The Jerusalem Peace Prize, awarded this year on 4th November in Melbourne, is an initiative of Australians for Palestine and the Australia Palestine Advocacy Network.
The Award recognises the inspirational and extraordinary contribution of an Australian recipient seeking justice for Palestinians. This year it was awarded to former MHR for Fremantle, the Honourable Melissa Parke.
The event took place at the Melbourne Town Hall, and was sponsored by the City of Melbourne. Attire was formal, and the event was in the form of a dinner, with exceptional catering, as can be attested to by your reporter, who was present with his wife, Edie Bransbury, Chairperson of the Australian Friends of Palestine Association, (AFOPA).
MC for the evening, Nasser Mashni, introduced the first recipient of the award, in 2018, namely regular P&I contributor, Emeritus Professor Stuart Rees, to present the award to Melissa Parke.
Stuart noted that Melissa “easily meets the criteria for the award … courageous in her advocacy of the human rights of the Palestinian people”, and inter alia “always displaying the philosophy, language and practice of non-violence”. He described Melissa as “a human rights lawyer but always in places seldom chosen as a holiday destination: Kosovo, Gaza, Lebanon and more recently as a member of a UN expert panel investigating human rights abuses in the war in Yemen”. As Labor MHR for Fremantle Melissa used her position to support the human rights of Palestinians, provoking vitriol from the Zionist lobby.
Melissa began by acknowledging the presence of a number of prominent guests, namely Nasser and Stuart, then federal parliamentarians Maria Vamvakinou, Julian Hill and Jessica Walsh, state parliamentarians Shaoquett Moselmane (NSW) Bronwyn Halfpenny (Vic.) and former MPs Alan Griffin, Lee Rhiannon and Jean McLean. She also acknowledged Bishop George Browning, Dr. Peter Slezak, Dr. Bassam Dally, the Reverend Tim Costello and Adel Salman, President of the Islamic Council of Victoria.
Melissa then gave a remarkable speech which only reinforced the appropriateness of the award. I cannot do full justice to it in this article, but I shall give something of the flavour.
She addressed indigenous peoples of the world including of course our own aboriginal people, and noted their “kinship with other peoples of the world who have suffered loss of their lands, oppression, discrimination and stigmatisation, including the Palestinian people”.
Melissa compared the current response of the West to what is happening in Ukraine with the total lack of response of the West to what is and has been happening in Palestine. She noted the “collective willful blindness to the findings from the world’s pre-eminent human rights organisations Amnesty International and Human Rights Watch” to the effect that Israel is an apartheid state. Then she sought to address the question: “why?”.
After recounting her own UN experience in Gaza, and that of colleagues in the West Bank, she focused on the daily killings of Palestinian civilians simply going about their work, and administrative detention without trial or due process. She addressed gratuitous settler violence, house demolitions, and the growth of illegal West Bank settlements. This merely touches upon the in-depth description of the injustice that has been perpetrated over 50 plus years.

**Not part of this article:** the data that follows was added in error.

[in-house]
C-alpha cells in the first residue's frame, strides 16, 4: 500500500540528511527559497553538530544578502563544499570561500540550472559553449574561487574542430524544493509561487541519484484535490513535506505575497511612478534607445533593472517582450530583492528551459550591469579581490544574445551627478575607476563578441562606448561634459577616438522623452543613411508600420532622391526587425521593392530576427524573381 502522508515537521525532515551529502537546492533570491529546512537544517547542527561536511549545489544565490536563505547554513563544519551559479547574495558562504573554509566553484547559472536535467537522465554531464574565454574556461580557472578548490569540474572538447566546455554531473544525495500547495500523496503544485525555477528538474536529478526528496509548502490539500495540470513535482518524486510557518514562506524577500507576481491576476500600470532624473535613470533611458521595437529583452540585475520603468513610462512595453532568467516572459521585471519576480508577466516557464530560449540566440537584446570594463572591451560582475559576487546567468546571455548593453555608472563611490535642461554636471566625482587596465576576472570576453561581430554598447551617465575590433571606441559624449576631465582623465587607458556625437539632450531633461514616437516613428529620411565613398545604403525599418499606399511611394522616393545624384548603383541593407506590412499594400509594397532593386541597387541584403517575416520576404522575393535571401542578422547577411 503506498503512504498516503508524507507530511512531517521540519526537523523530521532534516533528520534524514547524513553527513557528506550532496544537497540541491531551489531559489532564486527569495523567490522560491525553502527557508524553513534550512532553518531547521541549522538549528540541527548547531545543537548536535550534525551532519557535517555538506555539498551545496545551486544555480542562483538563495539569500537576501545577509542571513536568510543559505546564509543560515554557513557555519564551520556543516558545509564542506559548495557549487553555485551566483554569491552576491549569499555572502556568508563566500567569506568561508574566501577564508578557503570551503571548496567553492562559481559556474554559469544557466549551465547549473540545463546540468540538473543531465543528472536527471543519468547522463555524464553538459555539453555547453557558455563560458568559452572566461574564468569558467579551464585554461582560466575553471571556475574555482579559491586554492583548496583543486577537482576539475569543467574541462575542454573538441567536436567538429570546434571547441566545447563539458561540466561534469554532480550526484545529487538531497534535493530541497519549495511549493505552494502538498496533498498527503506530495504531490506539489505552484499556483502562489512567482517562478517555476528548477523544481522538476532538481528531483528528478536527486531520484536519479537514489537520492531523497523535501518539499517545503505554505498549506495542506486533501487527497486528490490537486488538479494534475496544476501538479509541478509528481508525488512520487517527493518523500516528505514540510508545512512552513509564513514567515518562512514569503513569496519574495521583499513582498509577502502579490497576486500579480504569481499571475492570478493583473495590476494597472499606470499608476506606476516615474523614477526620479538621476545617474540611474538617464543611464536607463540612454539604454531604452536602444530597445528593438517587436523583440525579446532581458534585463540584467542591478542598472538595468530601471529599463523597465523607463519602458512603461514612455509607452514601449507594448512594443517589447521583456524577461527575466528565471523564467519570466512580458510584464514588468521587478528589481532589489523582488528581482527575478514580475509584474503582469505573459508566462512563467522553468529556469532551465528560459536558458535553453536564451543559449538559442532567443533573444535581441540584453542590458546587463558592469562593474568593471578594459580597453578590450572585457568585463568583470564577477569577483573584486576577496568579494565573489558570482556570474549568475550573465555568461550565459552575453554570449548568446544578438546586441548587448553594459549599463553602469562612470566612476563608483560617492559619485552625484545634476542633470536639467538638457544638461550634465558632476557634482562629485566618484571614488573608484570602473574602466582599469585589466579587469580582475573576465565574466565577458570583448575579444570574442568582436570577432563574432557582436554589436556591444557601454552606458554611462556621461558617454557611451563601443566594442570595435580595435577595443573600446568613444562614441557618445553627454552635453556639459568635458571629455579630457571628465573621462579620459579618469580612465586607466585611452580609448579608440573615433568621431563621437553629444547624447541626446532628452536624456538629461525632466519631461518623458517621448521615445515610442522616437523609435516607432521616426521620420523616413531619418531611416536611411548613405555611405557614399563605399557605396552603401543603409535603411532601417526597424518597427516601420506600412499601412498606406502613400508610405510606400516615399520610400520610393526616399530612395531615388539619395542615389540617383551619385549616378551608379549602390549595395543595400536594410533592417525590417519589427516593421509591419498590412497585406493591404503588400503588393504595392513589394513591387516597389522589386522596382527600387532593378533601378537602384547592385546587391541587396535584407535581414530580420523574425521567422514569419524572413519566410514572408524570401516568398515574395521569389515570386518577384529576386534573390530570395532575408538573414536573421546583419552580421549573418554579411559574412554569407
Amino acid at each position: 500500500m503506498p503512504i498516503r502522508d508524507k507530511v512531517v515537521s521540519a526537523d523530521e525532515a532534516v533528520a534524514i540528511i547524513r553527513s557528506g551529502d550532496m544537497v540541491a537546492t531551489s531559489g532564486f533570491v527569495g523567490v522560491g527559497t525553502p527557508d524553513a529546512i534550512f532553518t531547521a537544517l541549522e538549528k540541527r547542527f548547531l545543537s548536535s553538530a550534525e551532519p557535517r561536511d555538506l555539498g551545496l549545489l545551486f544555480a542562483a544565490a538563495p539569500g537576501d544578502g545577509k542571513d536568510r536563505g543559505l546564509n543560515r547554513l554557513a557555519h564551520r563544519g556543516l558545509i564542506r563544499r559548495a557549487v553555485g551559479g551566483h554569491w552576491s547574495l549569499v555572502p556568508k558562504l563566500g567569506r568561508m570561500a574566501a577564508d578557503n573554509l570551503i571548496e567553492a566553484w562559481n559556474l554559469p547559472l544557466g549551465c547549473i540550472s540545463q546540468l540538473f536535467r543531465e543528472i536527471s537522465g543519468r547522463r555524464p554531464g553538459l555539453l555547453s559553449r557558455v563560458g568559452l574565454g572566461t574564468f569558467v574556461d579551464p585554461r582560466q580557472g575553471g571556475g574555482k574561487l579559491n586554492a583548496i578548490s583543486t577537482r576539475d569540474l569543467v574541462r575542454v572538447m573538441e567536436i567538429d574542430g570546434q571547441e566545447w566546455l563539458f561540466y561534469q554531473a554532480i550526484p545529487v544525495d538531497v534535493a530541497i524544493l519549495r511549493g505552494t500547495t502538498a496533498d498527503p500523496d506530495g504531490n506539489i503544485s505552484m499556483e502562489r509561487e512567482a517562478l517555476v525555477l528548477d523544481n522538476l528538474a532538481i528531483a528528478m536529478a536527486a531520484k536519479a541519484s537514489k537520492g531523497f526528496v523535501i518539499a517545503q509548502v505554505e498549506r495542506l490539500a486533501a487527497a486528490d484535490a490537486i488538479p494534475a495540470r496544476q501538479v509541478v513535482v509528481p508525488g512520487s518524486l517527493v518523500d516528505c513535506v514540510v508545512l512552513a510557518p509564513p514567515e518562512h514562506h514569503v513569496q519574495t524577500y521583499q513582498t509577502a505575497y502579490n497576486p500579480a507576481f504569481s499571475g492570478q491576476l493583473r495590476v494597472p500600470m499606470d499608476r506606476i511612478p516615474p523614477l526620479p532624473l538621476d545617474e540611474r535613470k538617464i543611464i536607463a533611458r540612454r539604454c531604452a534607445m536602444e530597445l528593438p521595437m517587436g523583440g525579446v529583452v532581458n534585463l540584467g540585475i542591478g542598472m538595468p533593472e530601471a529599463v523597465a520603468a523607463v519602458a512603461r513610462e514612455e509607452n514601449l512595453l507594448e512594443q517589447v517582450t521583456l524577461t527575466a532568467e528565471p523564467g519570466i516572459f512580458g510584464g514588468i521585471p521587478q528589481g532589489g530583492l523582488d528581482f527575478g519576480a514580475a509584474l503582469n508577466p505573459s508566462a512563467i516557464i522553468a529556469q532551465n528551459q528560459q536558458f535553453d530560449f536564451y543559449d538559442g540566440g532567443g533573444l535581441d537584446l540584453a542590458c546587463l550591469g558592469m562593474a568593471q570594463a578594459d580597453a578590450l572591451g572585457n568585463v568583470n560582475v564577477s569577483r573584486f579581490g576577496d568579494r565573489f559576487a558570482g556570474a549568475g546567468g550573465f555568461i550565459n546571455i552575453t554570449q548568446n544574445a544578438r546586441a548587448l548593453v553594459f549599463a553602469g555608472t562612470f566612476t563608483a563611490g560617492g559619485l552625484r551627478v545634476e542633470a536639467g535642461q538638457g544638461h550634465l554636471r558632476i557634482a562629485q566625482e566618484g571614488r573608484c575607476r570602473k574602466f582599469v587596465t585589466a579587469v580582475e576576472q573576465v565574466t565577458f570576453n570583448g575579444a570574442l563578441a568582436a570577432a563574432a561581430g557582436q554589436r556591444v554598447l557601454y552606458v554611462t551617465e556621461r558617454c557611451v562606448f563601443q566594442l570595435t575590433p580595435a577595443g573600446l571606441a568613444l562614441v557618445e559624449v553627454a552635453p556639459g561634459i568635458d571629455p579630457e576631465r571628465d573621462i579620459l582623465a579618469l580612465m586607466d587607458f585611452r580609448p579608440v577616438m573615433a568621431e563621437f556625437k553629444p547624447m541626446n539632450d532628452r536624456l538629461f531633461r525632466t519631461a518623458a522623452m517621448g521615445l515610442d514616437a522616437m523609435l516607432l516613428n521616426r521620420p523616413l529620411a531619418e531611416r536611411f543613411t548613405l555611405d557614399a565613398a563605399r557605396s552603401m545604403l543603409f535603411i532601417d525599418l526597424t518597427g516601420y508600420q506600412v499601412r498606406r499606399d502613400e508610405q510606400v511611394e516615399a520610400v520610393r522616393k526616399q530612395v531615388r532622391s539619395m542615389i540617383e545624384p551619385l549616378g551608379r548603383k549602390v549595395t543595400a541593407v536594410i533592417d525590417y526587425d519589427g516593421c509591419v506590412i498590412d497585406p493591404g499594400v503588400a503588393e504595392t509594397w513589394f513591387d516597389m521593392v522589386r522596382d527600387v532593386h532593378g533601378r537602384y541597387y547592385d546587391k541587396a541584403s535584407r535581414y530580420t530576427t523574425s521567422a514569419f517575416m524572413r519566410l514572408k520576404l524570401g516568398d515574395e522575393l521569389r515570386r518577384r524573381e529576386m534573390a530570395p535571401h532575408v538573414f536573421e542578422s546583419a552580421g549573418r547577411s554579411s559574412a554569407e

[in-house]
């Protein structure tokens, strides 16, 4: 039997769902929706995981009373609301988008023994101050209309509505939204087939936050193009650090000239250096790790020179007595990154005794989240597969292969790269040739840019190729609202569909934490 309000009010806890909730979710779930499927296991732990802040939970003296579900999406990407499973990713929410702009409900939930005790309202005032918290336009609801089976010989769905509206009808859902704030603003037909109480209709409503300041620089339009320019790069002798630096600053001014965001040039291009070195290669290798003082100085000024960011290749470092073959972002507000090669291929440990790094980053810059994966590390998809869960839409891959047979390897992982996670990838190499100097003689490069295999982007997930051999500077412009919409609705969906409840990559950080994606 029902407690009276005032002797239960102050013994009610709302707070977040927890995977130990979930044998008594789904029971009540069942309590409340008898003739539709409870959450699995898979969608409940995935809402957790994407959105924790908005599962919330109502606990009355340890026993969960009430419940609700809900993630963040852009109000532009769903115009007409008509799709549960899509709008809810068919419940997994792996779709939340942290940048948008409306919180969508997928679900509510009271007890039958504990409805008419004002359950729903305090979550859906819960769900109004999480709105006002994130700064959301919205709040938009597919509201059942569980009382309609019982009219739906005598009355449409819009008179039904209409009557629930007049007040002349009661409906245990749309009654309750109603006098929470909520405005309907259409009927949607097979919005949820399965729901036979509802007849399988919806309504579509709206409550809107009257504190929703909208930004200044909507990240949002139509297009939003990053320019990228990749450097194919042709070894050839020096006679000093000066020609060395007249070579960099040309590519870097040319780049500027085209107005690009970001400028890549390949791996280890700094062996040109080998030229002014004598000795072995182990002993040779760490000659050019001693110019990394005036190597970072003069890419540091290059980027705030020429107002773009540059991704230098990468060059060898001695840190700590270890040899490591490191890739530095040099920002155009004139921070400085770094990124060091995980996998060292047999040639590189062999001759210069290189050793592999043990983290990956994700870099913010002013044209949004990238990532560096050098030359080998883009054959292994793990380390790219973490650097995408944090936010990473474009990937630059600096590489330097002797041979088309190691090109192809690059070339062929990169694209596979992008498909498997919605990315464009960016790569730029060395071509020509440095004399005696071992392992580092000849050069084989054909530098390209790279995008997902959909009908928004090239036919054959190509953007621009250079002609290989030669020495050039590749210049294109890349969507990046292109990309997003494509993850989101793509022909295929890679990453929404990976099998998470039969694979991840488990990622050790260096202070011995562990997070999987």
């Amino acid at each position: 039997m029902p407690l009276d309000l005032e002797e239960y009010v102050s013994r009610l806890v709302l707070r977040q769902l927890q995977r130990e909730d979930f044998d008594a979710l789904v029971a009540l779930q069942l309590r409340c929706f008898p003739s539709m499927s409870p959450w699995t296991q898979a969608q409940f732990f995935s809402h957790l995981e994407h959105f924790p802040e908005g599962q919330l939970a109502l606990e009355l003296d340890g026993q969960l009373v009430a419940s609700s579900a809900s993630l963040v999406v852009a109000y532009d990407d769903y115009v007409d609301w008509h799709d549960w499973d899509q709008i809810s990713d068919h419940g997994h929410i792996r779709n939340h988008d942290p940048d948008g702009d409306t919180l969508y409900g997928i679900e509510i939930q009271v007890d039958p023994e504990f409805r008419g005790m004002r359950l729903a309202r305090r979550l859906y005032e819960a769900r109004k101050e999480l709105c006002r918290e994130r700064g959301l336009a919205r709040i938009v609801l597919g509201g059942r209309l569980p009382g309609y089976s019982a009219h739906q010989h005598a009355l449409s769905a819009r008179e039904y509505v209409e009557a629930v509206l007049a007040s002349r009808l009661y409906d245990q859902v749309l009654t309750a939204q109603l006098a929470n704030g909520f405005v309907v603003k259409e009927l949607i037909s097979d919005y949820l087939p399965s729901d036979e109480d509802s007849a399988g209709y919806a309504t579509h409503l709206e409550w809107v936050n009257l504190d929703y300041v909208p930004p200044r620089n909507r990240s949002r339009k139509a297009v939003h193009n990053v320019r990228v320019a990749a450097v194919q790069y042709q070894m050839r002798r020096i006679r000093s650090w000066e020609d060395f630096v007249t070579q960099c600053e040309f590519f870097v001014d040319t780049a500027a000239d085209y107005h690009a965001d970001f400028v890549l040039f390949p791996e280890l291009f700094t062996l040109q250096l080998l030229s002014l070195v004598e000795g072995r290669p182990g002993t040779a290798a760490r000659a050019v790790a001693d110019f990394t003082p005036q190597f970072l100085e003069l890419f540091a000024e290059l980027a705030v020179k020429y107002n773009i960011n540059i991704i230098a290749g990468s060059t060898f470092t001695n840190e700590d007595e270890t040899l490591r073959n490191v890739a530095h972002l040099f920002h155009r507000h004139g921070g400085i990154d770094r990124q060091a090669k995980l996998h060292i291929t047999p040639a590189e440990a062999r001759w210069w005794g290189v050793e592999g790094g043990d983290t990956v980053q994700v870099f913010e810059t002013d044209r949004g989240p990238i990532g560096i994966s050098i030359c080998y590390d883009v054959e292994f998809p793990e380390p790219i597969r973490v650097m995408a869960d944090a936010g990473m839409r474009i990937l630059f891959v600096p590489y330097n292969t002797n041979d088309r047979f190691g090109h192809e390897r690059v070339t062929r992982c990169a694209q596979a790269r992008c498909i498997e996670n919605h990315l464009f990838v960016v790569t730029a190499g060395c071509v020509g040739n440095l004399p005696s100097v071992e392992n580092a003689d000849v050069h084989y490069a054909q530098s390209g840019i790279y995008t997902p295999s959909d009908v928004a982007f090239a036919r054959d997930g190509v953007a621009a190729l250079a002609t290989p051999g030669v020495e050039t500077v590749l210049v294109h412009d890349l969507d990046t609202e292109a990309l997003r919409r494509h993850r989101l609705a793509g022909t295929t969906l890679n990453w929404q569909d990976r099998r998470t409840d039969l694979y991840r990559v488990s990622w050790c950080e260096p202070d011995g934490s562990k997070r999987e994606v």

Melissa then turned to the topic of the way she had been attacked for her own speaking out, particularly by the media. She recounted how she had been forced to withdraw as a candidate from the 2019 Federal election and how she had been attacked in the media for speaking of the injustices committed by Israelis against Palestinians. She then related how she had successfully taken legal action against the West Australian and Herald Sun newspapers in particular, obtaining apologies and retractions.
As to the answer to the question, ‘why?’, Melissa emphasised the unconditional support of the US with its Security Council permanent member veto and its constant injection of funds, together with “anti-Palestinian racism that pervades both American politics and organised American Jewish life” (citing prominent academic Peter Beinart). She then drew attention to the “way the Palestinians are rendered voiceless … via Israel’s active Zionist lobby that engages in misinformation and propaganda in the mainstream media on and in political circles …, and that smears those who criticise Israel’s treatment of the Palestinians as anti-semitic”.
A very important analysis of the issues surrounding the International Holocaust Remembrance Alliance (IHRA) definition of antisemitism followed, together with Melissa’s concerns as to its mis-use.
Melissa approached the conclusion of her admirable overview with a reference to the current International Criminal Court (ICC) investigation into the situation in Palestine, and to the recent UN Human Rights Commission Inquiry with its finding that the Israeli occupation of Palestinian territory is unlawful.
Melissa ended with a call for Australia to “stand up for the international rule of law as strongly on Palestine as they have for Ukraine”.
Readers who would like to inform themselves of the full speech will be able to view the video, which will be available at www.apan.org.au/jpp. shortly.
Nasser Mashni then brought the formal proceedings of the evening to an end with special thanks to many in attendance and with particular thanks to Sonja Karkar and John Karkar, APAN’s patron.